Pretty Things

The task of cleaning up the studio is taking longer than expected. One big shopping trip to Ikea, a set of curtains in the mail and hopefully a rug soon to be chosen will provide the atmosphere I think I need. While I wait for these things to come together, I take stock of the jewelry I admire most. Last year at the Puget Sound Bead Festival I ran into Kriss Silva and we traded one of my 20 Minute Spiral Rings for one of her Riveted Rock Band Rings. (I think I got the better end of the trade.) She is currently living the hard life in Hawaii and only teaches a few times a year on the mainland.

August 14, 2008

A Room of One's Own

Once the dishes are done I can move on to the studio. After a summer of bead shows the space is filled with boxes and bags of wire and beads. Each pile representing hours of time absorbing bead sorting. I have decided that I can't work until I get these mountains down to a reasonable hill.

Several months ago two young girls attended my Fused Chain class at Baubles & Beads. The materials list included a quench cup. They brought vintage carnival glass bowls to use as a quench cup. I scoffed at this as I remember these bowls in my Great Grandmother's house, an item we look at but never touch. Weeks later, I found myself wishing I too was cool enough to use an antique glass bowl to quench my red hot rings. I made my way to the monthly Alameda Antique Show and bought myself a small lilac bowl with a gold foil rim and a lovely carved scroll design in the glass. I do believe my fusing has improved since the purchase of this lovely tool.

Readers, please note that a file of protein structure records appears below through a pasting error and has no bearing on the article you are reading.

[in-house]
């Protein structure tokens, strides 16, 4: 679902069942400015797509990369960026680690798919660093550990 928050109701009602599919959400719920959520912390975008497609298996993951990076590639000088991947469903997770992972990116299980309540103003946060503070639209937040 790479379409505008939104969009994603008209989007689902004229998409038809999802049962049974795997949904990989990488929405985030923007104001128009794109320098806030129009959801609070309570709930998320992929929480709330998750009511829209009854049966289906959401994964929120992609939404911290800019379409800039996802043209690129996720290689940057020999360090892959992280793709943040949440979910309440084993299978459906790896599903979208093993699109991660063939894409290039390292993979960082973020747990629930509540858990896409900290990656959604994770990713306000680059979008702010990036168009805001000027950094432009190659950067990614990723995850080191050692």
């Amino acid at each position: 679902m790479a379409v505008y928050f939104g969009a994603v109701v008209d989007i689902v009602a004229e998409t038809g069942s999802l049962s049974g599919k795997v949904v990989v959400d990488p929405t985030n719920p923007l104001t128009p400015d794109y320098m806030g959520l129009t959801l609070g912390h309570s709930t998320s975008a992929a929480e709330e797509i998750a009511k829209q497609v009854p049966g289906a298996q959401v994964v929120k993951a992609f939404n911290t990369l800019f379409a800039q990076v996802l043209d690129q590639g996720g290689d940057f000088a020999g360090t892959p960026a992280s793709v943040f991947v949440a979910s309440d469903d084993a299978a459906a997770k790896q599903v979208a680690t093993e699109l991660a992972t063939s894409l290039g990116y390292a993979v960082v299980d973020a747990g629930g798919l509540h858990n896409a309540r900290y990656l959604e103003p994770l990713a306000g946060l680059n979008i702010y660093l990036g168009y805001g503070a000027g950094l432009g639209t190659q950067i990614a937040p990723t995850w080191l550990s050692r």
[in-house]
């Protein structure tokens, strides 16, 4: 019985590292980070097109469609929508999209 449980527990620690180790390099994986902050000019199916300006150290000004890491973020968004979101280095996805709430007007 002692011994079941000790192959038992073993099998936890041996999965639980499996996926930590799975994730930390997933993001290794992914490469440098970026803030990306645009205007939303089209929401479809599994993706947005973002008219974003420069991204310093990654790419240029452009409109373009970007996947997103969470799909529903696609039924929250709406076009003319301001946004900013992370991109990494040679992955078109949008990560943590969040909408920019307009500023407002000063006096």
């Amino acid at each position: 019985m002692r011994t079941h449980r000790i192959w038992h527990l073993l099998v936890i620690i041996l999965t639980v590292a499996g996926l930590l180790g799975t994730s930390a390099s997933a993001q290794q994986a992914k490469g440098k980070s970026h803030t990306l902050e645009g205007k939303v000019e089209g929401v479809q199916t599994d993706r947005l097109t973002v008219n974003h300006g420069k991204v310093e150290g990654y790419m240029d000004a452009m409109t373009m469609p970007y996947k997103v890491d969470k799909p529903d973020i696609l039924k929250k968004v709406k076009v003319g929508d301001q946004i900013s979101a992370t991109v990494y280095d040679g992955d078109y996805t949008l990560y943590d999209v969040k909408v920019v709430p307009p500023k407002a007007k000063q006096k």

This week will focus on my studio space and how to make it more of a reflection of who I wish to be as an artist.

August 13, 2008

Why the sink?

It all starts here. My home, my studio they are the same. I awake only to find a sink full of dishes, a stack of things left behind on the counter and general life mess standing before me and the work I should be doing. It is where I clean, patina, prepare and rinse all of the day's sustenance. It is what calls my name with procrastination priority when I should be making a sample or a handout. I feel as if when the dishes are done I can stand before the jewelry bench and create to my fullest ability. ...if only there wasn't laundry in the next room.